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Ouija: Origin of Evil almost immediately establishes itself as a force to be reckoned with in its thorough set-up. Mike Flanagan meticulously makes this period horror film feel as though it came out of the 1960s along with the Ouija game that had just been willed into its horrible existence, complete with a lush production and appropriate costuming. But Flanagan won’t settle for a simple period film; no, he adds reel change cues as though this was being projected on film and even edits the feature to seem as though the projectionist hit the switch too early or too late before getting it just right (and, even then, there’s some wear on the “start of the reel”).

It’s something like that that makes Flanagan such an exciting filmmaker and Ouija: Origin of Evil proves no exception. Though he has an admittedly small pool of films, Flanagan continues to explore similar themes to the rest of his work. If anything, Ouija can be treated as a wonderful companion piece to Oculus, both films that feature impeccable editing that find interest in familial bonds, the way they affect us, and forces beyond our understanding. Ouija trades the omnipresent mirror of Oculus for more than just a Ouija Board though, telling the tale of a widowed mother and her two daughters and the way their lives change after getting a board to boost the effectiveness of their séance gig.

While the set-up narrative by Flanagan and regular co-writer Jeff Howard (who shared writing duties on both Oculus and Before I Wake) isn’t impeccable — scam artists with a heart of gold aren’t exactly new to cinema and neither are people who ignore every single rule placed in front of them in a horror film — what Flanagan offers is filmmaking that doesn’t rely heavily on jump scares for fear. Every time Doug Jones appears as a menacing spirit or actress Lulu Wilson’s mouth flies open to horrifying effect though, you’re sure to feel that familiar and delightful pang of fear. The script focuses on the heavy stuff, particularly processing grief and the way we often don’t realize how necessary it is to simply let go, and ultimately results in a project that’s just as bleak as Oculus and allows its actors, particularly Elizabeth Reaser and Annalise Basso, to really shine in the way they give their horrified performances a level of gravitas not always offered to women suffering through evil spirits.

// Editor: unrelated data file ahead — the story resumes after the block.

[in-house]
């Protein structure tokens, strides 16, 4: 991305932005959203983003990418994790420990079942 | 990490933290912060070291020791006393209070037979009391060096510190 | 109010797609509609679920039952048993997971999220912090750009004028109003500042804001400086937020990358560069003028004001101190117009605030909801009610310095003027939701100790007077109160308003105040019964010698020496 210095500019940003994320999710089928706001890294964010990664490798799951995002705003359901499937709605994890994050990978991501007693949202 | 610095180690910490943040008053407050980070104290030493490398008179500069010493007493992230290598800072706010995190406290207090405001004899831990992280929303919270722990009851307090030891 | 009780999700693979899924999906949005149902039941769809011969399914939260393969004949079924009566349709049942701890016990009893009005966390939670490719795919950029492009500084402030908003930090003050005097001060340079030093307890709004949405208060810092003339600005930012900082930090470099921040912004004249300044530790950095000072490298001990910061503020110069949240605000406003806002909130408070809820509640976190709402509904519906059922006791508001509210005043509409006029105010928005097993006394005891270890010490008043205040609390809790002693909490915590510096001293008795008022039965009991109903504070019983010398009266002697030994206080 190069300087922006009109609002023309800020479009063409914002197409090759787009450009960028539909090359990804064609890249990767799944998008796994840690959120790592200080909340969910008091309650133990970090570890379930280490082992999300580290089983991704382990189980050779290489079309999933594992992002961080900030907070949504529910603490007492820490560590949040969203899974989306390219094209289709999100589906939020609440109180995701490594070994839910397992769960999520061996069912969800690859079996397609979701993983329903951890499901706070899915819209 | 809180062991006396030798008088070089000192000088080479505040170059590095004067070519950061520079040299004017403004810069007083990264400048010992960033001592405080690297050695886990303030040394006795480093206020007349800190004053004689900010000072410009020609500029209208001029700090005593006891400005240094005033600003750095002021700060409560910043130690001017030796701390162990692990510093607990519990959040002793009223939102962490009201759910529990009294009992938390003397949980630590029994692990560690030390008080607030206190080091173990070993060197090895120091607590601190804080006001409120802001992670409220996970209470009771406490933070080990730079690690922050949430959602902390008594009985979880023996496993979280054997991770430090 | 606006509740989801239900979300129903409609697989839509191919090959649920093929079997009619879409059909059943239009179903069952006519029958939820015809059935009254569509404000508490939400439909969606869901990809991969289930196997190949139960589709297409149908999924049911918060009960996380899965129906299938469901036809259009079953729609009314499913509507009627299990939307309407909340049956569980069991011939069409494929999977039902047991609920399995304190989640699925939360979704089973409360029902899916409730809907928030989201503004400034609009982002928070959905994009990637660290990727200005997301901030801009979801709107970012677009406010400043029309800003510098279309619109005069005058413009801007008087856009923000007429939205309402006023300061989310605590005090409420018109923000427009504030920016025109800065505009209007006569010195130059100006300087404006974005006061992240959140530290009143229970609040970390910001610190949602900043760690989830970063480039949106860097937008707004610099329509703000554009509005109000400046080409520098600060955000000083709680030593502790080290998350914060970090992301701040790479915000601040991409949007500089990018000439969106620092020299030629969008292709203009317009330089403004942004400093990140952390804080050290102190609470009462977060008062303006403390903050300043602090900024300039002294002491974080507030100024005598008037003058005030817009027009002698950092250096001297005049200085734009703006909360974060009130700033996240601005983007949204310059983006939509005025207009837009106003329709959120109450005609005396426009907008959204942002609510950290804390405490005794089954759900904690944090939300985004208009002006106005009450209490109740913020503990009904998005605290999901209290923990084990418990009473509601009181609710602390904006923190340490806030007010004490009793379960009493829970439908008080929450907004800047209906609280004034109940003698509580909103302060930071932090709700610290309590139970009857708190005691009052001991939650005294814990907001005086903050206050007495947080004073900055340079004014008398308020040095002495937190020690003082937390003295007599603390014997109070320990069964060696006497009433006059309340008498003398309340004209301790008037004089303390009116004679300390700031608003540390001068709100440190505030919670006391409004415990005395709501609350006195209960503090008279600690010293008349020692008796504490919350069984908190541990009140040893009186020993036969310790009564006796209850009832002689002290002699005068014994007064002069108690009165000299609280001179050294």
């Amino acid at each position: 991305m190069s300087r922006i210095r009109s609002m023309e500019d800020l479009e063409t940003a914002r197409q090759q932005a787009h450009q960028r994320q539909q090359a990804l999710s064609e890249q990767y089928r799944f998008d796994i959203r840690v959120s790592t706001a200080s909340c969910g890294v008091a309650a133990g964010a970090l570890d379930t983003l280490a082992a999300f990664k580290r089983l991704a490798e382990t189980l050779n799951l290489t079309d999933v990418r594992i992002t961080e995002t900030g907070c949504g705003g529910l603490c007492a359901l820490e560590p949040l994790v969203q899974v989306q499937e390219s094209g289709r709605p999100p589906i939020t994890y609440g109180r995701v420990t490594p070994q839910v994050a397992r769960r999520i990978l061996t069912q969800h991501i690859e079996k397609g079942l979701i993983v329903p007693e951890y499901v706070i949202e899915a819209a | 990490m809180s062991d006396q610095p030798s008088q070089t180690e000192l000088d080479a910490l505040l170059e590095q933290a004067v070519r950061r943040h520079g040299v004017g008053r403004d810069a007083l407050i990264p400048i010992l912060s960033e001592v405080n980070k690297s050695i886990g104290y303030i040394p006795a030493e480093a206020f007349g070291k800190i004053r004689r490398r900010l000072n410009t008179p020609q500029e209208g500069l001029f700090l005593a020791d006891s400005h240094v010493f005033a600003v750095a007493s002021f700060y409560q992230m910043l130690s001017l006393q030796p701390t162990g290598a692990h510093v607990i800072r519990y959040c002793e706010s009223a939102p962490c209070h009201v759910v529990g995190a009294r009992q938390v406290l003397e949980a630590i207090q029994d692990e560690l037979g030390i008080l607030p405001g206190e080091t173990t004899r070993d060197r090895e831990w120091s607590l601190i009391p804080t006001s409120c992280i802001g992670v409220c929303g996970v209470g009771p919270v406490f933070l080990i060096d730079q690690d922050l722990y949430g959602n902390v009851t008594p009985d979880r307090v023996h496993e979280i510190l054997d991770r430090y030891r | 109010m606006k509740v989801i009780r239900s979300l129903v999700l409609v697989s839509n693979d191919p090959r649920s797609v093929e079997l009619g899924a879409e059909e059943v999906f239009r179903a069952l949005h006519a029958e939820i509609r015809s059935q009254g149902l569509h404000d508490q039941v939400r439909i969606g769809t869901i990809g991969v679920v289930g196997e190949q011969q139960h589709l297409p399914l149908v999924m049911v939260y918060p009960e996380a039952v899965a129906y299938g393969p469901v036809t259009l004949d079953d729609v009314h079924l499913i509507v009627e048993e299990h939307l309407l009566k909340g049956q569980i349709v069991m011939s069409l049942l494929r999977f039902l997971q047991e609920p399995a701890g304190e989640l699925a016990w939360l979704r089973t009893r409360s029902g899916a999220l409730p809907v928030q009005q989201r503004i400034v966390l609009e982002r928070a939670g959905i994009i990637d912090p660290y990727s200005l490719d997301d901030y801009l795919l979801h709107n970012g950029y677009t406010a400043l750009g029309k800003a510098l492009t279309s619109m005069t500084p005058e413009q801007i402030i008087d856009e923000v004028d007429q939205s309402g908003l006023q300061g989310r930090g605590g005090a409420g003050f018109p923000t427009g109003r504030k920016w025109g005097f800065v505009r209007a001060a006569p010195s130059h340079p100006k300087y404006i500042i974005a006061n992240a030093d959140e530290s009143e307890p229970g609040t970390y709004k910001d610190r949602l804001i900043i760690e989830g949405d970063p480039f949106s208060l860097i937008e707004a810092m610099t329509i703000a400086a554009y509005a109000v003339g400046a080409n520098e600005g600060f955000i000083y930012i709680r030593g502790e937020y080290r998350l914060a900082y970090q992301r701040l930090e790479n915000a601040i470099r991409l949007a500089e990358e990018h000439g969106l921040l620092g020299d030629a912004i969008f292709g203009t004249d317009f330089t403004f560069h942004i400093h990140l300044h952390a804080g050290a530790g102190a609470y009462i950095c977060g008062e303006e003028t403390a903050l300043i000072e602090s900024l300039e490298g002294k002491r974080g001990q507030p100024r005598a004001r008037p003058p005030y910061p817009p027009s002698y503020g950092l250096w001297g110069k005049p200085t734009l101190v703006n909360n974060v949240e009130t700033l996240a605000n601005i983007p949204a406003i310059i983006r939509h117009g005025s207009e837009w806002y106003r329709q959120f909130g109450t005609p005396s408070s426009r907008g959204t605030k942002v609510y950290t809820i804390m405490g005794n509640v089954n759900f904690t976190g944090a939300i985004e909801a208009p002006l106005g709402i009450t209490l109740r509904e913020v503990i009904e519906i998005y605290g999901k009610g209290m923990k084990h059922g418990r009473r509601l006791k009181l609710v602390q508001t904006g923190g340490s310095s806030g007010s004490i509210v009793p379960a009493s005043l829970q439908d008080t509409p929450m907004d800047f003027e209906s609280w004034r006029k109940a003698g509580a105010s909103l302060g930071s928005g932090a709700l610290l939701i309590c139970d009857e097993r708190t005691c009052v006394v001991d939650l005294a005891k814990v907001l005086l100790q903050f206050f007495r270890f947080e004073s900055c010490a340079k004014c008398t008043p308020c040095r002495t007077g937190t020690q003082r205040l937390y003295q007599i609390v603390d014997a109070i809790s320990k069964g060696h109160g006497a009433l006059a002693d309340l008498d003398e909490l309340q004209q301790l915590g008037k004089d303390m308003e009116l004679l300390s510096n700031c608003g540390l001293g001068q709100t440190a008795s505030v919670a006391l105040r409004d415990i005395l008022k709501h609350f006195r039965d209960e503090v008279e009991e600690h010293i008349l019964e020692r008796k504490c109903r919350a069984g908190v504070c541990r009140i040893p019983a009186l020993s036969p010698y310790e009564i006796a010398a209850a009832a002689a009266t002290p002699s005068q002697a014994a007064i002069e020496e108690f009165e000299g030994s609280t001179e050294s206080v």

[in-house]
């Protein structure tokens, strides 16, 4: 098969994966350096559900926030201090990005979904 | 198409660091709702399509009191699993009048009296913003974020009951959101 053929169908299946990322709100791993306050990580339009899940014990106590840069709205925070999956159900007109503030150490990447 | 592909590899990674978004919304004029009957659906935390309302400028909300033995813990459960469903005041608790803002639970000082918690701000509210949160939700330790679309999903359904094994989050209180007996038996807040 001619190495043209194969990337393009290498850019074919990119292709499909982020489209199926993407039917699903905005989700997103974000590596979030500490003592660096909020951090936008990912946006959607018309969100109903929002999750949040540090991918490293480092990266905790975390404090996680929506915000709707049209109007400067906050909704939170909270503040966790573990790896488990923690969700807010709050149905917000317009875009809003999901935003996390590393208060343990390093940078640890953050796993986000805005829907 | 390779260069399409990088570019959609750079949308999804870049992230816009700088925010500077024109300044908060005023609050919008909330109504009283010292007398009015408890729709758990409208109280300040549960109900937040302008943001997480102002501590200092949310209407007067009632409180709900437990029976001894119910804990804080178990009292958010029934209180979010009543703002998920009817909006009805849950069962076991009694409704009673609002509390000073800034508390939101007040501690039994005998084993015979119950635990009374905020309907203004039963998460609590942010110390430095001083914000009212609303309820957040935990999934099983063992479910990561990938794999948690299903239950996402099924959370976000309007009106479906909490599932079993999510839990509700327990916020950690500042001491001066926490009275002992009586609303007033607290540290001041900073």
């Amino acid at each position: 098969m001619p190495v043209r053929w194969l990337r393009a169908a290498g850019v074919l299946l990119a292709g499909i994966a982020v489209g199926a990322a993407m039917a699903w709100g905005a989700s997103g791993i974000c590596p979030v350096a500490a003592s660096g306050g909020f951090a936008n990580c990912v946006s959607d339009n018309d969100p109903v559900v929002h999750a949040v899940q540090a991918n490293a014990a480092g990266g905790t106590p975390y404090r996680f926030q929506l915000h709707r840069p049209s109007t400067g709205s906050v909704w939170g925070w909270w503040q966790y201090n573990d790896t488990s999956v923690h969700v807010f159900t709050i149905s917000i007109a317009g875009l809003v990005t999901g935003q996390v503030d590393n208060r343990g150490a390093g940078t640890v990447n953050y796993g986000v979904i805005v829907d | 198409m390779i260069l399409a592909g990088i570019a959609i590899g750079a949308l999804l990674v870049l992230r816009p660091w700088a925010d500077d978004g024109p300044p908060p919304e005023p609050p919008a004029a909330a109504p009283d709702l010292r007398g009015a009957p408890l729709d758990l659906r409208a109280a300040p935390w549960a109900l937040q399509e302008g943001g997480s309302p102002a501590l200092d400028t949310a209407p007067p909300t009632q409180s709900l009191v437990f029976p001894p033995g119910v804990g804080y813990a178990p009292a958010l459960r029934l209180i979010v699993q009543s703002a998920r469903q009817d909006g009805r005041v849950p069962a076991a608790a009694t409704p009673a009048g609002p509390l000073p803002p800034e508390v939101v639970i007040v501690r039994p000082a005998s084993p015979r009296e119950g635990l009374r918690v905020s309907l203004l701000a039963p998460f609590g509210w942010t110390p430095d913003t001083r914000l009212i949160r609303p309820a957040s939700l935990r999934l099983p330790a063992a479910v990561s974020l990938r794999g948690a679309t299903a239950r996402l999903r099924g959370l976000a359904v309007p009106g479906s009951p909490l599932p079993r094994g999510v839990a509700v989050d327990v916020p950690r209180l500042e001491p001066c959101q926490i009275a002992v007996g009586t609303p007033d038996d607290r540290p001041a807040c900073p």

The feature undoubtedly goes off the deep end in its third act, with Flanagan and Howard really leaning into humor by inserting a ridiculous historical background for the spirits that roam the household of these characters alongside their dearly departed. Its silliness doesn’t diminish the bleakness of the narrative, just as Flanagan’s departure from his stylistic and narrative interests with the Netflix feature Hush don’t diminish the auteurship he’s building. With Ouija: Origin of Evil, he delivers a hell of an engaging prequel for a mess of a feature that didn’t deserve one in the first place. 

Directed by Mike Flanagan; written by Mike Flanagan and Jeff Howard; starring Elizabeth Reaser, Annalise Basso, Lulu Wilson, and Doug Jones; 99 minutes.

Ouija: Origin of Evil releases in theaters everywhere on October 21st.